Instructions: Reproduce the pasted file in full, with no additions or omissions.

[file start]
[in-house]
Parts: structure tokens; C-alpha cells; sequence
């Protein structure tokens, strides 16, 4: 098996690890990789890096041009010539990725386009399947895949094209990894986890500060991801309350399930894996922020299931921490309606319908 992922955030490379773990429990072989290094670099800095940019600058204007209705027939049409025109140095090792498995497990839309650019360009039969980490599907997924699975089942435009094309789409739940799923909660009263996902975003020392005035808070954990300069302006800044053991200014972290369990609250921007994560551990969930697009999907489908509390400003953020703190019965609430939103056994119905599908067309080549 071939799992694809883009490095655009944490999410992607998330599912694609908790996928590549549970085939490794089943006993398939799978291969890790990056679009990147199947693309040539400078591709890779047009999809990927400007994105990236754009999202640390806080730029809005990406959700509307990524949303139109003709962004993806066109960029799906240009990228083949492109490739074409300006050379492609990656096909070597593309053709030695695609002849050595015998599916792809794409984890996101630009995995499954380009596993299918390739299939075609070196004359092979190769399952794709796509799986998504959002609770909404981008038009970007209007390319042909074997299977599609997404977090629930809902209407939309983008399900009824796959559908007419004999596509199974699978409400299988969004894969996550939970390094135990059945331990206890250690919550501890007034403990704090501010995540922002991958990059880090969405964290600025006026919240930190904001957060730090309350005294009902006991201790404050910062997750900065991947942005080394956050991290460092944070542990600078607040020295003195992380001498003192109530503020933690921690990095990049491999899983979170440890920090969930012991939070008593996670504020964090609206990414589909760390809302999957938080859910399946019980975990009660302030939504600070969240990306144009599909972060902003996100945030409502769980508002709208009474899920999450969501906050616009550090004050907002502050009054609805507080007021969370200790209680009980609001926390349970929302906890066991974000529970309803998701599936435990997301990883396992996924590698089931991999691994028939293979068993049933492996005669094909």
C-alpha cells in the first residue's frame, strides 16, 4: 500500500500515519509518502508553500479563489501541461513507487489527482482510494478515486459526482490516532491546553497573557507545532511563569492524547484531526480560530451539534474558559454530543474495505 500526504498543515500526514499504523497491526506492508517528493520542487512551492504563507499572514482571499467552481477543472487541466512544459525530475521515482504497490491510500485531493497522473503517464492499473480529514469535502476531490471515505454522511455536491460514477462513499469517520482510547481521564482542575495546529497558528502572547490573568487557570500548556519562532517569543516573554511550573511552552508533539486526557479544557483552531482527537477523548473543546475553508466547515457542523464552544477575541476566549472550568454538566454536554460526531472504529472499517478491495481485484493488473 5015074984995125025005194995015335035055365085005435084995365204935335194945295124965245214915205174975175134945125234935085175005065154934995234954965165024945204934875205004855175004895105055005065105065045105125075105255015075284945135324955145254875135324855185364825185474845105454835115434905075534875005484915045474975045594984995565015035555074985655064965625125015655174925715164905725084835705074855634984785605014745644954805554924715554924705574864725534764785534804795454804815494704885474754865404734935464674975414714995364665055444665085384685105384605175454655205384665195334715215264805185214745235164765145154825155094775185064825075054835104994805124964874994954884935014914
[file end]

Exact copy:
[in-house]
Parts: structure tokens; C-alpha cells; sequence
């Protein structure tokens, strides 16, 4: 098996690890990789890096041009010539990725386009399947895949094209990894986890500060991801309350399930894996922020299931921490309606319908 992922955030490379773990429990072989290094670099800095940019600058204007209705027939049409025109140095090792498995497990839309650019360009039969980490599907997924699975089942435009094309789409739940799923909660009263996902975003020392005035808070954990300069302006800044053991200014972290369990609250921007994560551990969930697009999907489908509390400003953020703190019965609430939103056994119905599908067309080549 071939799992694809883009490095655009944490999410992607998330599912694609908790996928590549549970085939490794089943006993398939799978291969890790990056679009990147199947693309040539400078591709890779047009999809990927400007994105990236754009999202640390806080730029809005990406959700509307990524949303139109003709962004993806066109960029799906240009990228083949492109490739074409300006050379492609990656096909070597593309053709030695695609002849050595015998599916792809794409984890996101630009995995499954380009596993299918390739299939075609070196004359092979190769399952794709796509799986998504959002609770909404981008038009970007209007390319042909074997299977599609997404977090629930809902209407939309983008399900009824796959559908007419004999596509199974699978409400299988969004894969996550939970390094135990059945331990206890250690919550501890007034403990704090501010995540922002991958990059880090969405964290600025006026919240930190904001957060730090309350005294009902006991201790404050910062997750900065991947942005080394956050991290460092944070542990600078607040020295003195992380001498003192109530503020933690921690990095990049491999899983979170440890920090969930012991939070008593996670504020964090609206990414589909760390809302999957938080859910399946019980975990009660302030939504600070969240990306144009599909972060902003996100945030409502769980508002709208009474899920999450969501906050616009550090004050907002502050009054609805507080007021969370200790209680009980609001926390349970929302906890066991974000529970309803998701599936435990997301990883396992996924590698089931991999691994028939293979068993049933492996005669094909």
C-alpha cells in the first residue's frame, strides 16, 4: 500500500500515519509518502508553500479563489501541461513507487489527482482510494478515486459526482490516532491546553497573557507545532511563569492524547484531526480560530451539534474558559454530543474495505 500526504498543515500526514499504523497491526506492508517528493520542487512551492504563507499572514482571499467552481477543472487541466512544459525530475521515482504497490491510500485531493497522473503517464492499473480529514469535502476531490471515505454522511455536491460514477462513499469517520482510547481521564482542575495546529497558528502572547490573568487557570500548556519562532517569543516573554511550573511552552508533539486526557479544557483552531482527537477523548473543546475553508466547515457542523464552544477575541476566549472550568454538566454536554460526531472504529472499517478491495481485484493488473 5015074984995125025005194995015335035055365085005435084995365204935335194945295124965245214915205174975175134945125234935085175005065154934995234954965165024945204934875205004855175004895105055005065105065045105125075105255015075284945135324955145254875135324855185364825185474845105454835115434905075534875005484915045474975045594984995565015035555074985655064965625125015655174925715164905725084835705074855634984785605014745644954805554924715554924705574864725534764785534804795454804815494704885474754865404734935464674975414714995364665055444665085384685105384605175454655205384665195334715215264805185214745235164765145154825155094775185064825075054835104994805124964874994954884935014914